IMPs in the cards

May 02, 1960
May 02, 1960

Table of Contents
May 2, 1960

New Season
Deadly Spray
The Derby
Fitness From The Cradle
  • The week of May 1 to 7 has been designated by President Eisenhower as National Youth Fitness Week, and the happy family shown at right is making its own special and significant contribution to it. They have been chosen by Sports Illustrated and Bonnie Prudden to introduce a new program that will help American parents to build a fit generation of children right in their own home—from babyhood on

Water Polo
Sporting Hollywood
19th Hole: The Readers Take Over
Pat On The Back

IMPs in the cards

When a bridge session suddenly explodes into a series of wild distributions, players say, "The devil has got into the cards." To beat the devil, tournaments like the current World Bridge Olympiad in Turin are scored in International Match Points, which are awarded in accordance with a table designed to minimize the chance that a single freak deal might decide an entire championship. Using IMPs, it is possible to gain more by scoring 560 regular bridge points than by scoring 4,100. For instance, if you should make 70 points in each of eight deals, you would be entitled to 16 IMPs (see chart), while 4,100 points on a single deal would be worth only 15 IMPs. Steady play, in other words, would net you more points than one big, lucky hand.

This is an article from the May 2, 1960 issue Original Layout

How is it possible to score more than 4,000 points on a single hand? Here is one way this was done in a match played in Stockholm quite some time ago.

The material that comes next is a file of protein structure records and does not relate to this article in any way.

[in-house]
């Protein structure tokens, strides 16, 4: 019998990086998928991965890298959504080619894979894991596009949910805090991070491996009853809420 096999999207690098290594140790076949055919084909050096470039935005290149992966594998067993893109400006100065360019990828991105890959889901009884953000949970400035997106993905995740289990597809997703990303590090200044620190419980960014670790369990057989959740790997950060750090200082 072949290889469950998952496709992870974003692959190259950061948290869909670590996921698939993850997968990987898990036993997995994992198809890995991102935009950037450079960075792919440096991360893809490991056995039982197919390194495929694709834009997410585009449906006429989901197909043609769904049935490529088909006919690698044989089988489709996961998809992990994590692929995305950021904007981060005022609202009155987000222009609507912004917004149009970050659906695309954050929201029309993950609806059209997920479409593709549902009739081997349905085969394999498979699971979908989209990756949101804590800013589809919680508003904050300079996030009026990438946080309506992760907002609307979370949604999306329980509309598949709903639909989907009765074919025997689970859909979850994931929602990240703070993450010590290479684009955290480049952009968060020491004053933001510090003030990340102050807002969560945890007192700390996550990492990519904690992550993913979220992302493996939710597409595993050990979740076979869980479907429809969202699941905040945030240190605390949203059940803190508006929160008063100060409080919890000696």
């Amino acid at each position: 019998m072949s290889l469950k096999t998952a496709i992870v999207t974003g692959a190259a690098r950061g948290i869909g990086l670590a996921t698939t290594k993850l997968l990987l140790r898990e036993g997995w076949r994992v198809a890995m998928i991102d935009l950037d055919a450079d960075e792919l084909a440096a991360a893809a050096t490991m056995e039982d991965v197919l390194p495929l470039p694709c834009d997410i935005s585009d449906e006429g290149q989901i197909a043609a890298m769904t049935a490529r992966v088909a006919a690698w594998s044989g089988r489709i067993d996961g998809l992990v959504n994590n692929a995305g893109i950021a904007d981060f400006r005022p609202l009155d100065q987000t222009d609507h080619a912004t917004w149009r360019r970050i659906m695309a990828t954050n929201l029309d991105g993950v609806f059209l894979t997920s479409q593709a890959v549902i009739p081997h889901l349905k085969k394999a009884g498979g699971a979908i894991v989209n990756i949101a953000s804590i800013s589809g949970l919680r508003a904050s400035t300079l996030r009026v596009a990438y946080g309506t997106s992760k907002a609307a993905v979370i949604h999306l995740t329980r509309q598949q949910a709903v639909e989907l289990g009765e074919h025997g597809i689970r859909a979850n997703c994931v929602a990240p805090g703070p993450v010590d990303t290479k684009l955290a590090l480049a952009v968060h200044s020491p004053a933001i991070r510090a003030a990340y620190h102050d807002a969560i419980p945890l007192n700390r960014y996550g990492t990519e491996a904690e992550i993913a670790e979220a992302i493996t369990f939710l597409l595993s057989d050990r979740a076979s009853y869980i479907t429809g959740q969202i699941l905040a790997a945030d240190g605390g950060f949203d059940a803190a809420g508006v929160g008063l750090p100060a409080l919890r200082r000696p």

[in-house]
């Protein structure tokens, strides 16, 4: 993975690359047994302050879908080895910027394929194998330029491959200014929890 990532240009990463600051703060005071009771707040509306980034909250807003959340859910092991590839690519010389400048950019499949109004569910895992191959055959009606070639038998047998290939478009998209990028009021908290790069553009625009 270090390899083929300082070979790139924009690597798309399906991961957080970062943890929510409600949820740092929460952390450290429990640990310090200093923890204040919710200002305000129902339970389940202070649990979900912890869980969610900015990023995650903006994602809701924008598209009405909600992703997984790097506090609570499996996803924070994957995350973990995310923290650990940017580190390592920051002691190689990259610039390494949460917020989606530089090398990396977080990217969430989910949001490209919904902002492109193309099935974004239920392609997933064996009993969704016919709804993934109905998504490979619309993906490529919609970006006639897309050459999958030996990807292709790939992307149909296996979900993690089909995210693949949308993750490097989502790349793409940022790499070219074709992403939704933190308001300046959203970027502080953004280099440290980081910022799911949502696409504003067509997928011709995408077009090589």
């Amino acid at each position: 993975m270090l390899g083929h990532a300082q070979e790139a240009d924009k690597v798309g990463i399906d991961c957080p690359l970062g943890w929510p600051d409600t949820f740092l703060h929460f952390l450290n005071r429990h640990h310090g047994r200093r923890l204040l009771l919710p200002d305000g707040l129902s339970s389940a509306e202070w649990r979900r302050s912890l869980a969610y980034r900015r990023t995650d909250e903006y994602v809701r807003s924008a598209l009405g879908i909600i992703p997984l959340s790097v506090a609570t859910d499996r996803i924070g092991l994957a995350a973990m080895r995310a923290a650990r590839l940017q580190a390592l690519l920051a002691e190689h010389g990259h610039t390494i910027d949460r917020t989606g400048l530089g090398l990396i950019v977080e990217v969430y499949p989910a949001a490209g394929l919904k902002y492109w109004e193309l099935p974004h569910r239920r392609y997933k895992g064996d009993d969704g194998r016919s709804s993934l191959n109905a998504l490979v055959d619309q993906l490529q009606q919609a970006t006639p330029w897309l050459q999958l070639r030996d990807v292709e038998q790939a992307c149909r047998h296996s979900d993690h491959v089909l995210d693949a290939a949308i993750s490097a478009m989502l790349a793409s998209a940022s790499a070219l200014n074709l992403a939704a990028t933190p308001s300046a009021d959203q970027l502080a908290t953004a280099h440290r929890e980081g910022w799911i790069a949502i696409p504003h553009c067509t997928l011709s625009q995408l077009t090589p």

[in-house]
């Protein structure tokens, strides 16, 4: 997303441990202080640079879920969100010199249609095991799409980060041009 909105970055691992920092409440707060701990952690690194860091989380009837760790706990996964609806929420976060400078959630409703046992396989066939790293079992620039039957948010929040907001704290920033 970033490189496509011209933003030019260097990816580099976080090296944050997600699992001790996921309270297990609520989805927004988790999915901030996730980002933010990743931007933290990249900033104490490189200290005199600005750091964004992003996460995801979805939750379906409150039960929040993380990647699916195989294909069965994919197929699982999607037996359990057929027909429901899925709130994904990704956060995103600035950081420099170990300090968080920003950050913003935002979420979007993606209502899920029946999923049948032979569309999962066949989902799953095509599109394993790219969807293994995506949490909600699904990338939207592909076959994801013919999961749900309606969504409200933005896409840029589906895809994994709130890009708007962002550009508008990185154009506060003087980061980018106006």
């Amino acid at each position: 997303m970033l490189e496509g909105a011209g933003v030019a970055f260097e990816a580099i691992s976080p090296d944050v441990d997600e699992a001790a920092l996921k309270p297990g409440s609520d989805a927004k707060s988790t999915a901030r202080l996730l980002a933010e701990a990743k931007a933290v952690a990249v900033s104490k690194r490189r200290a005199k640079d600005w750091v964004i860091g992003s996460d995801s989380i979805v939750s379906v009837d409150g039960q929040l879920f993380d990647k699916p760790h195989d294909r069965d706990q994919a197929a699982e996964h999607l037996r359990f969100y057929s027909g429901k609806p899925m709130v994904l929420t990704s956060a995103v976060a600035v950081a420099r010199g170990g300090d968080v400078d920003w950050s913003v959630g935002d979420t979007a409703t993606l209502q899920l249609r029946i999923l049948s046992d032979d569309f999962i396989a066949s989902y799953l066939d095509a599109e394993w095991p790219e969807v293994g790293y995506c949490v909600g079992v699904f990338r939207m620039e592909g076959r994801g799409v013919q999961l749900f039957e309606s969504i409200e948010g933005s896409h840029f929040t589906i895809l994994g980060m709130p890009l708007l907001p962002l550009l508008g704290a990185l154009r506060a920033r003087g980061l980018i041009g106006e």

East's leap to four diamonds was an asking bid of a type long obsolete in this country but still used in Europe. The bid asked if partner held first-or second-round control of diamonds. West ignored the intervening double to bid five hearts, showing second-round diamond control and the heart ace. East's five no trump asked partner to bid seven of the agreed suit (by inference, hearts) if he had two top honors. When West bid the grand slam, South "sacrificed" at seven spades.

South ruffed the heart opening and led out his trumps. On the last one, West had to find a discard from the ace of hearts and the king-10-9 of clubs. When West discarded a club, declarer threw the queen of hearts from dummy, saving the ace-jack-6 of clubs.

A successful club finesse, followed by the ace to drop West's king, let South score all the tricks and 2,470 points—substantially better than setting seven hearts one trick.

But his team's gain was to be greater still. At the other table, a teammate bought the contract at seven diamonds doubled, and South selected the queen of clubs for his opening lead. West's king covered, forcing North's ace, and East trumped. After two rounds of trumps, a heart lead revealed North's uncapturable queen. So East led dummy's 10 of clubs and finessed. He led another club; this time North played his jack, and declarer trumped. He returned to dummy with a high heart and discarded his heart losers on the clubs. He too made a grand slam, adding 1,630 points to his team's score.

When bidding warns of freakish distribution, unless you are certain you can set the opponents it is sound practice to buy the contract at any price.

View this article in the original magazine


Opening lead: heart king


Following are IMP equivalents lo bridge points totaled under the usual method. Note that IMPs are calculated after each deal, not after match




= 0


= 1


= 2


= 3


= 4


= 5


= 6


= 7


= 8


= 9


= 10


= 11


= 12


= 13


= 14

4,000 or more

= 15